One of the unforgettable moments of my life came on an April 16th, back in 2004. My brother and I descended upon Wrigley Field to watch the Cubs take on the Cincinnati Reds (ironic, huh?). We were sitting in a 500 section of Wrigley on the first base side of home plate. It was a strange game to say the least. It went back and forth all day and as we reached the bottom of the 8th, with the Cubs down three runs, my brother decided it was time to break out the rally caps. We persuaded nearly the entire section to produce rally caps and thought it was working as the Cubs plated two runs. But then the rally died and we went to the 9th with the Cubs down one run. As the bottom of the ninth began my brother pleaded the section to keep the rally caps going. He then turned to me, no lie, and claimed that Sosa and Alou would go back-to-back. I tend to be a bit of a pessimist myself, so I scoffed at him and hoped that they could scratch across two runs off of Reds closer Danny Graves and send us home happy. If you clicked on the link you already know what happened – Sosa lead off the inning with a shot to right-center field. We were going crazy. Wrigley was pandemonium. My brother and I were just going nuts, to put it plainly. Lost in all the hoopla was the home run by Sosa; it tied him with Ernie Banks on the all-time HR list with 512. As Alou stepped to the plate, my brother still believed. And sure as I’m sitting here, Alou sent one into the LF bleachers and Wrigley, along with us, came unglued. It was the coolest sports moment I had ever experienced, for lack of better terminology. Todd and I took a second after going wild and just looked at each other. We knew what the other one was thinking, “Dad was a part of this”. Not that he caused Sosa and Alou to homer. No, he was with us in spirit and cheering on beside us. It was a very special moment. We began to depart Wrigley and the place was buzzing. We made our way down the ramps from the upper deck and you would have thought the Cubs had just won the division from all the commotion. Fans were standing at the bottom of the ramps high-fiving anyone who walked by them. As soon as we departed the stadium our phones began to ring – it was our Mom. The moment was not lost on her either as she had watched the game from her home. We all knew that what we had just experienced was special.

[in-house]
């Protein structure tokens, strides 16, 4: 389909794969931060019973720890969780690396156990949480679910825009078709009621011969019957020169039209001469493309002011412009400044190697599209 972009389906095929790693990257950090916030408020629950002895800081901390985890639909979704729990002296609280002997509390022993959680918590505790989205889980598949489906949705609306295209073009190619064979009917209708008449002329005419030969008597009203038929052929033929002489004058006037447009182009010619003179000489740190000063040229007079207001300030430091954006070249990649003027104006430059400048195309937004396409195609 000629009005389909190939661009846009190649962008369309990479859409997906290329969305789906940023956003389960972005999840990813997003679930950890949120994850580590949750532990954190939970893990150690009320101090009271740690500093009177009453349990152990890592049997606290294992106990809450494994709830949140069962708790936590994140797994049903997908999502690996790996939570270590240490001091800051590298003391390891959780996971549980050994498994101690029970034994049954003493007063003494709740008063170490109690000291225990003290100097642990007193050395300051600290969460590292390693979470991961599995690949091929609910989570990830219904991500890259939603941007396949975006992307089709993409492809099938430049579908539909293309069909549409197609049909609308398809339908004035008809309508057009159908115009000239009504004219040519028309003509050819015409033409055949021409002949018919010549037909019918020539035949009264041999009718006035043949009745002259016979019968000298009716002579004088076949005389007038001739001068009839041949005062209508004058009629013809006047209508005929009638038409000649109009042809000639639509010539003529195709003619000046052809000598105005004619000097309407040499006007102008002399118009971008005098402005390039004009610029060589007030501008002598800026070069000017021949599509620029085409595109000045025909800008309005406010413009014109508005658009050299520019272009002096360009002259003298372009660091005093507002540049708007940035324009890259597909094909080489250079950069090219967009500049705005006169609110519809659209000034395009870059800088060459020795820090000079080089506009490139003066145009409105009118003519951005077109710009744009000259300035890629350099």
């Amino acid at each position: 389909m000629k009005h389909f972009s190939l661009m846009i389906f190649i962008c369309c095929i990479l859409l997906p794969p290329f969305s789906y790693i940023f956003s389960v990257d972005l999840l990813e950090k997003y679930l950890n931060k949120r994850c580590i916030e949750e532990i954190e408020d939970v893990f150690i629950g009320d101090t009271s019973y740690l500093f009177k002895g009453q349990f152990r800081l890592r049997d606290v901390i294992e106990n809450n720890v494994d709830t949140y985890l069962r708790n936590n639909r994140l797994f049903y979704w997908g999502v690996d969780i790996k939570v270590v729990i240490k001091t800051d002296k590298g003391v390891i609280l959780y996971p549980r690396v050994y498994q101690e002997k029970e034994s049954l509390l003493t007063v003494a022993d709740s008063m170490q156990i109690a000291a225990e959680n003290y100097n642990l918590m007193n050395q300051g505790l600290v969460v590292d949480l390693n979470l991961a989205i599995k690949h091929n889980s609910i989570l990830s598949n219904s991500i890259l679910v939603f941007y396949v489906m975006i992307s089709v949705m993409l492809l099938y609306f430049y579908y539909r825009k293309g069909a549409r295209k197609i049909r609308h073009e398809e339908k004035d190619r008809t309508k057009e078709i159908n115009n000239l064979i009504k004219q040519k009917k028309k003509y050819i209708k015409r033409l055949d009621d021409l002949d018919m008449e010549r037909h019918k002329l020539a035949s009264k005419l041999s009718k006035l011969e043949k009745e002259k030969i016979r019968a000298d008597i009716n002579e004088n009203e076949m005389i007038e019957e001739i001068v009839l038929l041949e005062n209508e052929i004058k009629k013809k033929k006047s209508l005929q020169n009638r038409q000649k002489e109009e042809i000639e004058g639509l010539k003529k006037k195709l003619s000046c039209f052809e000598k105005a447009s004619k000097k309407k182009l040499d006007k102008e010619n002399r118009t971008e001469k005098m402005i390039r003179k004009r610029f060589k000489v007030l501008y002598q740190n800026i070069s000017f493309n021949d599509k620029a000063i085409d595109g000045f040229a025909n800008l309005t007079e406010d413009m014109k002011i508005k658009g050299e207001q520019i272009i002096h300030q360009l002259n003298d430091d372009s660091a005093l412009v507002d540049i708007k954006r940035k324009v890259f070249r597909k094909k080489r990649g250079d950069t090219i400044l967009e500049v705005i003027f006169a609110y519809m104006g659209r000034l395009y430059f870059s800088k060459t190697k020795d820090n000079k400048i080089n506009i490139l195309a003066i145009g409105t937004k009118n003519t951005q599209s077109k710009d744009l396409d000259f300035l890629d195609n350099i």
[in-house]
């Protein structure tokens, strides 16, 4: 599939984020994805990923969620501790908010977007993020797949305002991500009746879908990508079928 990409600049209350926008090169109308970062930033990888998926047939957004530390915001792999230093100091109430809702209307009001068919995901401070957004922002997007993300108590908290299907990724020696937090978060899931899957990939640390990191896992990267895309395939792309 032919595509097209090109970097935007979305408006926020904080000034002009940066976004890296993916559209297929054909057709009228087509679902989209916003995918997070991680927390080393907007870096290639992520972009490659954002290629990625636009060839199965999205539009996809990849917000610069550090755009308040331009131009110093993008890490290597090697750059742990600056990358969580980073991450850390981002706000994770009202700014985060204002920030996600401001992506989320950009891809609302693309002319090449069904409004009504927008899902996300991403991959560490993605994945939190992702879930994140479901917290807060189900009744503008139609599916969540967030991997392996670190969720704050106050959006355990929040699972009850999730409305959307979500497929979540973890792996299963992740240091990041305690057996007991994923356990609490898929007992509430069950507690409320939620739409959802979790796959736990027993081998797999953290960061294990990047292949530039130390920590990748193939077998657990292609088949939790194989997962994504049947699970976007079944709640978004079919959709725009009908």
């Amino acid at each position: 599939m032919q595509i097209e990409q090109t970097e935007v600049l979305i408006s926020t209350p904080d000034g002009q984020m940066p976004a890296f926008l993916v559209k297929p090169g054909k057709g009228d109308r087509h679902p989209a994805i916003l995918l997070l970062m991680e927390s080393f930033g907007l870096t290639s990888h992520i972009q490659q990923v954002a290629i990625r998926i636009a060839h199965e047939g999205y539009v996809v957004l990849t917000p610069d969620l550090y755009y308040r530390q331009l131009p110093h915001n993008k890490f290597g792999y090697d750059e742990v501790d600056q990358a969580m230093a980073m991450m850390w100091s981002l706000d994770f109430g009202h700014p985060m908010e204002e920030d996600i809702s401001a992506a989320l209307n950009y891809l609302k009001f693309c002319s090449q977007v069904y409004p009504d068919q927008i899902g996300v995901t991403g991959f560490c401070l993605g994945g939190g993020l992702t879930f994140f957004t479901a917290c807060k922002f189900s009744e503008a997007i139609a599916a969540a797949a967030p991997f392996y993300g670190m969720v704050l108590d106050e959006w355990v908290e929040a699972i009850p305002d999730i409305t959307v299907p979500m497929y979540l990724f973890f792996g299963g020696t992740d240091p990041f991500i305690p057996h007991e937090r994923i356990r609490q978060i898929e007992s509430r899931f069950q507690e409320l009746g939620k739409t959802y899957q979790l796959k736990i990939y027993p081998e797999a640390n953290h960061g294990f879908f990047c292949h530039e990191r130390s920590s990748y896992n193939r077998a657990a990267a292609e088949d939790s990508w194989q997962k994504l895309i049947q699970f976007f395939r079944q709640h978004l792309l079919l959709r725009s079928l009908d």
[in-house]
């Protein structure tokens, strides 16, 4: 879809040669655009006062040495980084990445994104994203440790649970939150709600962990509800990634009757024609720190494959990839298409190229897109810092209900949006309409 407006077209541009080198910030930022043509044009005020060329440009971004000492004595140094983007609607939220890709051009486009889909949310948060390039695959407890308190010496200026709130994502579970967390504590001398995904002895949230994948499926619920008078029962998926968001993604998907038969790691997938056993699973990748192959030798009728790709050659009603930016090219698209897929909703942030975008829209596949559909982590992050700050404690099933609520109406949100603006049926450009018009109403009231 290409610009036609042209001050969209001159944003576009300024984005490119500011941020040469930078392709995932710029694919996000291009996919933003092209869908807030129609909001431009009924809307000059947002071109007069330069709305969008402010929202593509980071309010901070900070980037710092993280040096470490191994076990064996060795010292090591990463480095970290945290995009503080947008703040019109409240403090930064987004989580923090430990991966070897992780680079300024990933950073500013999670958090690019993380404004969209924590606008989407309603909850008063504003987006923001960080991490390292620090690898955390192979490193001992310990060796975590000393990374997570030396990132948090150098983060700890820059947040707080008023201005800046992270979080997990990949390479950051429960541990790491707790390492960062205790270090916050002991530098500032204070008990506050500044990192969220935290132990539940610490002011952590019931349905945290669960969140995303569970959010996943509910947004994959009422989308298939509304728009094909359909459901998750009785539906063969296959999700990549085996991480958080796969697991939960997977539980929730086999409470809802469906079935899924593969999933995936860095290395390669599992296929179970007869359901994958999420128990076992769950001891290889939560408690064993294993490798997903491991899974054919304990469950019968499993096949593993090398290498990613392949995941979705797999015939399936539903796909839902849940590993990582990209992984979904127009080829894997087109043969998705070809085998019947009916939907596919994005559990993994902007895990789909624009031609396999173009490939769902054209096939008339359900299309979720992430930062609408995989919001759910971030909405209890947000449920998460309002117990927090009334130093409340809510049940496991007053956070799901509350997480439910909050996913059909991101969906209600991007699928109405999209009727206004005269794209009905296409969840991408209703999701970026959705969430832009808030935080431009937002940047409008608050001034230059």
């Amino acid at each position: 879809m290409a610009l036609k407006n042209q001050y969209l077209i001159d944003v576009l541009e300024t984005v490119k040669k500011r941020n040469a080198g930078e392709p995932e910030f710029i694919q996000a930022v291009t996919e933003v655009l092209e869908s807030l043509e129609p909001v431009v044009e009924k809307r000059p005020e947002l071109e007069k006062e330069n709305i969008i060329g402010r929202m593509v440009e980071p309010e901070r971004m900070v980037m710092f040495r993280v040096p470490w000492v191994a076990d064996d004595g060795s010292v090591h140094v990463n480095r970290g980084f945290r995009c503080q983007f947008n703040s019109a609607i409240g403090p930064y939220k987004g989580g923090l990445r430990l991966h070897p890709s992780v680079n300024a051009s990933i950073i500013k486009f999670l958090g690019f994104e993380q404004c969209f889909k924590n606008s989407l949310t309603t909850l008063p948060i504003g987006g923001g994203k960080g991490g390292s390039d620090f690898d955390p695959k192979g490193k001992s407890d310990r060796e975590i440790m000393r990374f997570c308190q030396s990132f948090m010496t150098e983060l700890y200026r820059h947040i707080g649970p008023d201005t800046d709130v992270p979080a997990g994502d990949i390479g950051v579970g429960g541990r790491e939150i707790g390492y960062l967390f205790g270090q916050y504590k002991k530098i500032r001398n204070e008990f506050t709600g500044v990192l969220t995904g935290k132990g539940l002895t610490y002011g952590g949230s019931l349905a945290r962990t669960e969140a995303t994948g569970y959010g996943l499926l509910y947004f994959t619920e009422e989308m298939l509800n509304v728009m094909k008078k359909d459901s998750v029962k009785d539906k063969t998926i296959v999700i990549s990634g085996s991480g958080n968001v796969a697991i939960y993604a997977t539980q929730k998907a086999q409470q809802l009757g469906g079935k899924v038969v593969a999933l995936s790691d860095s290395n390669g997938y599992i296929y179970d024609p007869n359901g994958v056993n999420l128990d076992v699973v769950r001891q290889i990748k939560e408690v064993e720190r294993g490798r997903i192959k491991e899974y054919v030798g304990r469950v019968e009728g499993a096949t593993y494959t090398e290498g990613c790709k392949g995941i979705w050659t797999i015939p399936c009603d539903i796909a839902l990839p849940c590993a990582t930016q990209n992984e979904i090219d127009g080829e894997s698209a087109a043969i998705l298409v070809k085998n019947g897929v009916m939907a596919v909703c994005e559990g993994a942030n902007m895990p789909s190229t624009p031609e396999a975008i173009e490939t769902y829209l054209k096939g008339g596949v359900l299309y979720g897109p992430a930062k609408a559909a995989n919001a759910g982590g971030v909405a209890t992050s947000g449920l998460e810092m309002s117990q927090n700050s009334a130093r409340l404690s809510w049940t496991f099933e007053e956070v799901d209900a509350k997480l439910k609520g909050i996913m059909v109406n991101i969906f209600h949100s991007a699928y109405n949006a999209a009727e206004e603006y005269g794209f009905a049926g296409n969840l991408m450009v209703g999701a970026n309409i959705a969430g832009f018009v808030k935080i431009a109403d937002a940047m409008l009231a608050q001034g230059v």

As an adult there are moments in your life where you gain a greater appreciation for the job your parents undertook while you were a child. Perspective can be a very humbling emotion, but at the same time it can allow gratefulness for the way you were raised. This was one of those times. To others, it may seem petty that a baseball game caused me to grasp my parents love for me on a larger scale, but does it even really matter how it happens as long as it happens? As a father myself now, I only get to tell my sons stories about their Grandpa Crull. I wish with all my heart that my Dad could have played with them and loved on them. It would have been awesome to watch him connect with them. I find myself reflecting on the things I say and do as a parent; and wondering if I am doing as good a job as I believed my Dad did with me. I do regret words and actions as a parent, I think we all do. Looking back from a son’s perspective, I can only recall one thing my Dad ever said or did that bothered me. Late in his life he told us that he wished he hadn't allowed us to focus so deeply on sports and that we would have been more “well-rounded”. Dad, I love the fact that I love sports. It reminds me of you. And that makes me happy.